As described in Table 5, the last four versions (from 2014) use fixed values of urbanization rates, labor force participation rate and unemployment, calculated from 2009 PNAD. In practice, the set of equations collapses, which makes the Eq (11) a simple function of the total population changes, independent of the labor market dynamics in the referred years. This makes, for example, the correlation between total revenues and the total population very high (0.8) from 2010.
The use of outdated labor market data has great influence on results  and, in our opinion, compromises reliability. In another exercise, we revisited the forecasts presented in the previous section by changing the 2005 labor force participation data (used in the 2012 LDO) by 2009 (taken from the 2014 LDO). As shown in Fig 7, there is an average increase of 9% in revenue, 2% in expenditure and 6% in the number of employees.
As we have seen, official forecasts are explicitly probabilistic but no reference to error margins are ever made in government documents. Even worse, forecast results are presented with a presumption of certainty with serious social and political consequences as they have embedded confidence intervals that are unknown to the audience. What would be the confidence intervals for the predicted series published in the budget guidelines? A simple exercise can be made starting from the GDP series. We have built a GDP forecast model from the information presented in Table 6, that corresponds to the same period of time for which pension data is available.
The method assumes the behavior of GDP by 2060 will follow that of the calibration period, from 2000 to 2015. In this period, the growth rate of the GDP is modeled by a Normal distribution with mean and variance calculated from the data sample. The forecast of the GDP starts from the last observed point and assumes that its growth follows the laws of a Brownian motion  up to the forecast horizon, taking as growth rates of the GDP those obtained from the calibration period. So, if Y0 is the last observed value of the GDP, a is the mean of the growth rate of the GDP in the calibration period and b2 its variance, for a level of confidence α, and a time t after the last observation of the GDP, the confidence interval is:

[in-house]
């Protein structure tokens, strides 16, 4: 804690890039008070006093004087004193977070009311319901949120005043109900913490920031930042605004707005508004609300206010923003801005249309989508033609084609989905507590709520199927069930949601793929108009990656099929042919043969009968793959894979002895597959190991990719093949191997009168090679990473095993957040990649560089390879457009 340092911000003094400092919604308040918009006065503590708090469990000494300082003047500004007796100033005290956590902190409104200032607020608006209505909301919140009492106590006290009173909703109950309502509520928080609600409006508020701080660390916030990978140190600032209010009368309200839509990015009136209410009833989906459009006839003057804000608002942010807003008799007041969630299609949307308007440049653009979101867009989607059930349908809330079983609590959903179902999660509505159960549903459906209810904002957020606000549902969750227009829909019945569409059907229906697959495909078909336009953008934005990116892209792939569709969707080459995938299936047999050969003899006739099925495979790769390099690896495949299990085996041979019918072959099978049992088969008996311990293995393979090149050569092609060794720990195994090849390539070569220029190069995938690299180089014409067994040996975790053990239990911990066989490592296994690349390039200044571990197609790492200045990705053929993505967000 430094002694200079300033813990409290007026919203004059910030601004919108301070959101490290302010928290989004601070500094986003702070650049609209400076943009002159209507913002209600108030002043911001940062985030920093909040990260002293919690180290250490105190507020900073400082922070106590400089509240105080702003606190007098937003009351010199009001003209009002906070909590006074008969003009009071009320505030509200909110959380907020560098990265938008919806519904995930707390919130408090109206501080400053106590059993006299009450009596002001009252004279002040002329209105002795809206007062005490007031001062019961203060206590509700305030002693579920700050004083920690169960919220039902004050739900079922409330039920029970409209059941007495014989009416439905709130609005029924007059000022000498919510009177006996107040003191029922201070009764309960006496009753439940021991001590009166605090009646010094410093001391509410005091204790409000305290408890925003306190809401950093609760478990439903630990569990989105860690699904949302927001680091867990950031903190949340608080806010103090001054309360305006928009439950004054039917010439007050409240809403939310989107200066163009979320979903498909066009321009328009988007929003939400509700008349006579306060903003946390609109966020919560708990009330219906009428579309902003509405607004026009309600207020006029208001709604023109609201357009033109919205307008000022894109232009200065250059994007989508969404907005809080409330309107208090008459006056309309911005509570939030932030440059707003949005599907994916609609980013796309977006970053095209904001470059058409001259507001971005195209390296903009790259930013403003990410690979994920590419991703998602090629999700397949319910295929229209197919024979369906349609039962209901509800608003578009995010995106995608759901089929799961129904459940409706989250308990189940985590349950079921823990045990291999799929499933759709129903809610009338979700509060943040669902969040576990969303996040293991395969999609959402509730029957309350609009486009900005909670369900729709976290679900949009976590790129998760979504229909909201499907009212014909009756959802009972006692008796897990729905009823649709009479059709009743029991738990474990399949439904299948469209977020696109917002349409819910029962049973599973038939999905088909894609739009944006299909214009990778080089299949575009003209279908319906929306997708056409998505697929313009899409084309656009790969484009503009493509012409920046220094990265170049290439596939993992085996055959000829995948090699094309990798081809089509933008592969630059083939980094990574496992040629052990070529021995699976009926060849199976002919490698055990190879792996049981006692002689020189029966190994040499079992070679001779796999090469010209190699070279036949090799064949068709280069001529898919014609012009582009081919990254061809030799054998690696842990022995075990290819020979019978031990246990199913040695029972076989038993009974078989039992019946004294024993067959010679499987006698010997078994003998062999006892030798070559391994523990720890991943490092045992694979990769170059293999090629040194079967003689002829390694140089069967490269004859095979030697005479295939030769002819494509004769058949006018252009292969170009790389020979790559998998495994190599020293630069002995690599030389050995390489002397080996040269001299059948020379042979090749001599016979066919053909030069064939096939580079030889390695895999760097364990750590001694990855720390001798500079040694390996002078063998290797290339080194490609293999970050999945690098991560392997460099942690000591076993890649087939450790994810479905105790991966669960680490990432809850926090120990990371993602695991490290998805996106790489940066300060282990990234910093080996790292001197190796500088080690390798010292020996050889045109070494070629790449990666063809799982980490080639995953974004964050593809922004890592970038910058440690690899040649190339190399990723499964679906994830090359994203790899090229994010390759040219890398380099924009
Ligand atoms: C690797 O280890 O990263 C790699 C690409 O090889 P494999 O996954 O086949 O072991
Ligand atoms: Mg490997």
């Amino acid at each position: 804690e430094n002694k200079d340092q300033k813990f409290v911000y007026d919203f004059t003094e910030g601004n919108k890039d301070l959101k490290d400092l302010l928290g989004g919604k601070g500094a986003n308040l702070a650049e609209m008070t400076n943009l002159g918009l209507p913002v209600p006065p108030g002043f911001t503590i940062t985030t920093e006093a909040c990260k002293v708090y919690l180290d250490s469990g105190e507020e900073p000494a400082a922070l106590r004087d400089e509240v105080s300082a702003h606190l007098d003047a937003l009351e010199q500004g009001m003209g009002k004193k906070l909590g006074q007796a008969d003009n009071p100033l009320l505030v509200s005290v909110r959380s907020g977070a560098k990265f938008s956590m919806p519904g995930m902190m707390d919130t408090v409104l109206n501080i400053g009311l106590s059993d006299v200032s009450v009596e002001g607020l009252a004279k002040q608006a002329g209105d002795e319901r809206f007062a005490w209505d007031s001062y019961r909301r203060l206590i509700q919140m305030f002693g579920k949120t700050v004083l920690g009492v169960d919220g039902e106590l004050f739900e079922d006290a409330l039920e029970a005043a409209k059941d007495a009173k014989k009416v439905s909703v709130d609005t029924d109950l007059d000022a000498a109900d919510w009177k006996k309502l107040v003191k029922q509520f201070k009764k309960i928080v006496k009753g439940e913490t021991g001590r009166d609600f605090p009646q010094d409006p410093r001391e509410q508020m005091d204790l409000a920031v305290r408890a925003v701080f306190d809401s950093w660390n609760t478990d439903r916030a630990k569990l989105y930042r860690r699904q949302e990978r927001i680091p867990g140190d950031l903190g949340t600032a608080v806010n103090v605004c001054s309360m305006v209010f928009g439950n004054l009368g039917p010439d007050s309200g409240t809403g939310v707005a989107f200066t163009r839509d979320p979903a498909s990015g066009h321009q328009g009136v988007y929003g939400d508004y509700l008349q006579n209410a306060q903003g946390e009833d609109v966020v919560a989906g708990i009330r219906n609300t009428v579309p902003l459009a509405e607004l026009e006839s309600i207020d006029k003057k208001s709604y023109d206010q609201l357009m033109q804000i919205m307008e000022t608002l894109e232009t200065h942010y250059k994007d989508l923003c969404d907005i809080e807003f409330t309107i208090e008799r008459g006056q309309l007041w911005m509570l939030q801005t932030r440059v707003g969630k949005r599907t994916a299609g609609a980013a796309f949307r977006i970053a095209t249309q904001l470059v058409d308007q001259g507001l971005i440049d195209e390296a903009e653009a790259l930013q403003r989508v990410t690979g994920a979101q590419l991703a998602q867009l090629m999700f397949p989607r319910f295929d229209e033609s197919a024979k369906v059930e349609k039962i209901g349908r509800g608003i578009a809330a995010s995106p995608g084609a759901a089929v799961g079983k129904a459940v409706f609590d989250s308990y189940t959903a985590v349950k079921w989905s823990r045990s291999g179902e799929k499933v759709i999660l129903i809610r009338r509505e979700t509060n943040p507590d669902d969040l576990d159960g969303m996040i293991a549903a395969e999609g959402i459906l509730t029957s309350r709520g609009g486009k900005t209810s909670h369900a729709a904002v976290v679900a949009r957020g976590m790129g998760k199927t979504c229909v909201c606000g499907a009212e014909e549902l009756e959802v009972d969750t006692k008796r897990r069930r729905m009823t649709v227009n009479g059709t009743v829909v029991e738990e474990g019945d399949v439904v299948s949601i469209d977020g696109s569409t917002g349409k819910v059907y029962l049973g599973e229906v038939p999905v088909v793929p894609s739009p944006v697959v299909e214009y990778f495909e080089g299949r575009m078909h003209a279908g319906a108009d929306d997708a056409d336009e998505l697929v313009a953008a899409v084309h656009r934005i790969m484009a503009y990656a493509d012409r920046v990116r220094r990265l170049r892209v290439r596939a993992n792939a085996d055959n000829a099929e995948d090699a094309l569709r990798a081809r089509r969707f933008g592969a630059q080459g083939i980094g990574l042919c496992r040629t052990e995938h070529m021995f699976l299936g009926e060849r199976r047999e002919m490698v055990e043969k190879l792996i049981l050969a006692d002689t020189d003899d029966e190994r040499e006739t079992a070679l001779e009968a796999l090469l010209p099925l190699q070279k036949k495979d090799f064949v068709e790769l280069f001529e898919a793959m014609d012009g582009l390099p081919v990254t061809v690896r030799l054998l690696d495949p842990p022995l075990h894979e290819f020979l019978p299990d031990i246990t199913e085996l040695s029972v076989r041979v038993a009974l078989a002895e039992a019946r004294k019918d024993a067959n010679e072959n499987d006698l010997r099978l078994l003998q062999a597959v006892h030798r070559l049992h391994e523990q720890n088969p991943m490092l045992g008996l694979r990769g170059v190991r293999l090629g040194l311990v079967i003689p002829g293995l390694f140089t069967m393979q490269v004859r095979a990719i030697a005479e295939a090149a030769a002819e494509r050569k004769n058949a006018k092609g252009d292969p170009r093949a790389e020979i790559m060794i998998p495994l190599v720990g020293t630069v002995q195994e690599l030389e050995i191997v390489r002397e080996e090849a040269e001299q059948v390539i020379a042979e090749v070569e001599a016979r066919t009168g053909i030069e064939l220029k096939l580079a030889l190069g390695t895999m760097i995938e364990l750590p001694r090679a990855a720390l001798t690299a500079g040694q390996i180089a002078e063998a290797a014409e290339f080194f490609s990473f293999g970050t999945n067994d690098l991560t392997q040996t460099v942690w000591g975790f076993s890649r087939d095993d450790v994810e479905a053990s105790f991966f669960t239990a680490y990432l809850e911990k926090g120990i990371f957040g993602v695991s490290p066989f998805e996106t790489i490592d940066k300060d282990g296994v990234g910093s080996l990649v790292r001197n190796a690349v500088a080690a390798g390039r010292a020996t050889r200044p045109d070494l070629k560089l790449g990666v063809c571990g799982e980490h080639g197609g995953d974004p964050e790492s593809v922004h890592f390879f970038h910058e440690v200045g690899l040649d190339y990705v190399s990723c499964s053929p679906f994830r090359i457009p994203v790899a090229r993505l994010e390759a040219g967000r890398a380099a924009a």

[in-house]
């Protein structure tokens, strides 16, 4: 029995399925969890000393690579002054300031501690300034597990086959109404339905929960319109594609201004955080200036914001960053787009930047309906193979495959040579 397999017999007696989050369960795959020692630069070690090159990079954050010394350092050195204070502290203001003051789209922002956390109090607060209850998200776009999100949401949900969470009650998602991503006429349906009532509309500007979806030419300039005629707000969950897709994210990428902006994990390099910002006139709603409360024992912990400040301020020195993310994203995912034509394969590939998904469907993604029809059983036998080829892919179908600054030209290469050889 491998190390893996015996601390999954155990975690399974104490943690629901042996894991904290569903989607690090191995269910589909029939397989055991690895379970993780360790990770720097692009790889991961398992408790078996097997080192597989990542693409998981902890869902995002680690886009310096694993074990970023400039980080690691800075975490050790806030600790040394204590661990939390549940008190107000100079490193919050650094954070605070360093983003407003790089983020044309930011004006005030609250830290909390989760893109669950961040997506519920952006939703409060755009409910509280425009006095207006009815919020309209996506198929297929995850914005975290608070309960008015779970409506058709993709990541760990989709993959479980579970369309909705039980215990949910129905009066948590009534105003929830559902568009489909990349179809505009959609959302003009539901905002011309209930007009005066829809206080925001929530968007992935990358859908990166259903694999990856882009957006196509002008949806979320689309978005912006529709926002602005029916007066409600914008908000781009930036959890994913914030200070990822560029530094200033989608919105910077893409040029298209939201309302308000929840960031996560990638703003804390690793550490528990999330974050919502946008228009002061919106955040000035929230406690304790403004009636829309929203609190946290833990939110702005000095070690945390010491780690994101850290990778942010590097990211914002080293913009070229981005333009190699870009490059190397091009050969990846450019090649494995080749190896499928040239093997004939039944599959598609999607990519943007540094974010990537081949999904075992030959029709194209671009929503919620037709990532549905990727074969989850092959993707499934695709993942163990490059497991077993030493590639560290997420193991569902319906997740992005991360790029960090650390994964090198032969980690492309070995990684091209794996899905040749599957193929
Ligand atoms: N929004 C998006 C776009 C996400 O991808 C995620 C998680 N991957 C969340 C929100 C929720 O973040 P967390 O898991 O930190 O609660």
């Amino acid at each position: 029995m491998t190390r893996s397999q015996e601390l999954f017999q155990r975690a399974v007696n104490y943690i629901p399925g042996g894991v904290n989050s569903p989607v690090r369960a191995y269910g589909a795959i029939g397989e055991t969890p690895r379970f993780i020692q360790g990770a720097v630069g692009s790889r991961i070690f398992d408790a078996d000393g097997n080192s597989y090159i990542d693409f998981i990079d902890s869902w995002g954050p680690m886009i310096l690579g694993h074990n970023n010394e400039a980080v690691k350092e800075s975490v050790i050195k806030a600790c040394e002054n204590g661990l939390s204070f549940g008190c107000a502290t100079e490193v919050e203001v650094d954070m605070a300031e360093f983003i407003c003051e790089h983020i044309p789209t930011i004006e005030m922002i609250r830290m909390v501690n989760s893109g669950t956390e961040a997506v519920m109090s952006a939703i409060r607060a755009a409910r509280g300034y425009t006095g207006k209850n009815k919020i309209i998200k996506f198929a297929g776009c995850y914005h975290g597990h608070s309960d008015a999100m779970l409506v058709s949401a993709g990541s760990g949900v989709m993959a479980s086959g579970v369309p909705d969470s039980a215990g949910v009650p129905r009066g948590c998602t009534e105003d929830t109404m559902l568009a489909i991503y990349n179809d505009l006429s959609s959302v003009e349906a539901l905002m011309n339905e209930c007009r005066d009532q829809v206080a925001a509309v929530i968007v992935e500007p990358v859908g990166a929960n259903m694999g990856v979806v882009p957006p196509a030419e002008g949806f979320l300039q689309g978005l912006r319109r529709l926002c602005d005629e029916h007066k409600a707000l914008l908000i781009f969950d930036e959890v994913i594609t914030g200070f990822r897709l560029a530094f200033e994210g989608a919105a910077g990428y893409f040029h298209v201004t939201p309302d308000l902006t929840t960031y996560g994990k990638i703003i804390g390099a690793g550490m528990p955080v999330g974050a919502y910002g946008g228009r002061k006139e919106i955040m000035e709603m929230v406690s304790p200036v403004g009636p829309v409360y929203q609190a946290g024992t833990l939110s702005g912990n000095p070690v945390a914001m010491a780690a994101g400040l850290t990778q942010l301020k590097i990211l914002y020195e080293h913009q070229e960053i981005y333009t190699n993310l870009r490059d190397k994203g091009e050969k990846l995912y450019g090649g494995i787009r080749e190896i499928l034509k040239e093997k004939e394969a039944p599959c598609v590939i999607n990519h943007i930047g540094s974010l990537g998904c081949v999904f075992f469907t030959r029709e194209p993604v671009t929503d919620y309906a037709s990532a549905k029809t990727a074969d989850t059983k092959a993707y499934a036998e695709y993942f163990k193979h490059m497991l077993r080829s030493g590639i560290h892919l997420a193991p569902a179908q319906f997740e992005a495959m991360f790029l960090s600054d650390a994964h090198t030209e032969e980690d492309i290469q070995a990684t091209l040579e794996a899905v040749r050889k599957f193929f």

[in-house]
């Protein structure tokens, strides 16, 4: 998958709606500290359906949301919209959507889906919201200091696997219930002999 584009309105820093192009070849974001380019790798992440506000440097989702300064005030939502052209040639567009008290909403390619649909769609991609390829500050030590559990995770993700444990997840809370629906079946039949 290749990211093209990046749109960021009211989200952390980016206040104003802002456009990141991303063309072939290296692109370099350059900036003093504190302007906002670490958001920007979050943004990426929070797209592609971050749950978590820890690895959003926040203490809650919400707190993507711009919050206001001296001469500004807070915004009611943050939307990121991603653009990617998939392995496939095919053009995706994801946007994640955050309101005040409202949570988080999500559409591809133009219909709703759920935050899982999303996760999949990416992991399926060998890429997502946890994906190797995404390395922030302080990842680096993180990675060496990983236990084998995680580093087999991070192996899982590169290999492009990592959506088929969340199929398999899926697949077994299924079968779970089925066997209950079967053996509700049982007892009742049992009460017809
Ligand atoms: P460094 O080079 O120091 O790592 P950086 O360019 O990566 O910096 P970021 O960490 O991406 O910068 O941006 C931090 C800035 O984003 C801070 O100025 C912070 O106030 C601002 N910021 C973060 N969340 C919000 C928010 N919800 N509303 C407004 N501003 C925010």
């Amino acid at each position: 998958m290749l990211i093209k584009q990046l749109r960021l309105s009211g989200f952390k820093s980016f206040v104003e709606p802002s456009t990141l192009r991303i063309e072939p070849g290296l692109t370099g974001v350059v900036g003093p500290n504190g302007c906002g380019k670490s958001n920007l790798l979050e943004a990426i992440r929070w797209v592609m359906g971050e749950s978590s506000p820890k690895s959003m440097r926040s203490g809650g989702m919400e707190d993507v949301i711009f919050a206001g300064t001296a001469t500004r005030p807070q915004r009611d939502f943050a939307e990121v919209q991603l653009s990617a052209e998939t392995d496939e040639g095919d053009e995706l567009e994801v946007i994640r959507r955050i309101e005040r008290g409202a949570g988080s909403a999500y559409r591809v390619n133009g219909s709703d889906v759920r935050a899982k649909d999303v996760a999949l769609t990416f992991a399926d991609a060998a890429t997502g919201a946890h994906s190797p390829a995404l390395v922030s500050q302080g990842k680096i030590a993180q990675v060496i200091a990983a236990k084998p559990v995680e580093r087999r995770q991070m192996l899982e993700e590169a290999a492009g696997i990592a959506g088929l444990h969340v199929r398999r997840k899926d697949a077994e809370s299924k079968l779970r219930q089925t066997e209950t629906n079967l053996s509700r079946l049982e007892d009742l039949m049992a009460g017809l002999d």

where ϕ−1(.) is the inverse of the cumulative distribution function of the standard normal distribution.
An observation on the use of the data, whose sample is rather small: they reflect a recent period of the Brazilian economy for which we have assumed the growth rate of the variable to be stationary. The alternative option, i.e., to use the quarterly GDP values provided by IBGE, would only add seasonal effects without substantially changing our results. The use of time-series statistical techniques, such as autoregressive moving average (ARMA) or autoregressive integrated moving average (ARIMA)  for example, could improve short-term forecasts since past oscillations tend to repeat themselves and short-term decisions do not “divert” the process trajectory. In the long run, however, the results are similar.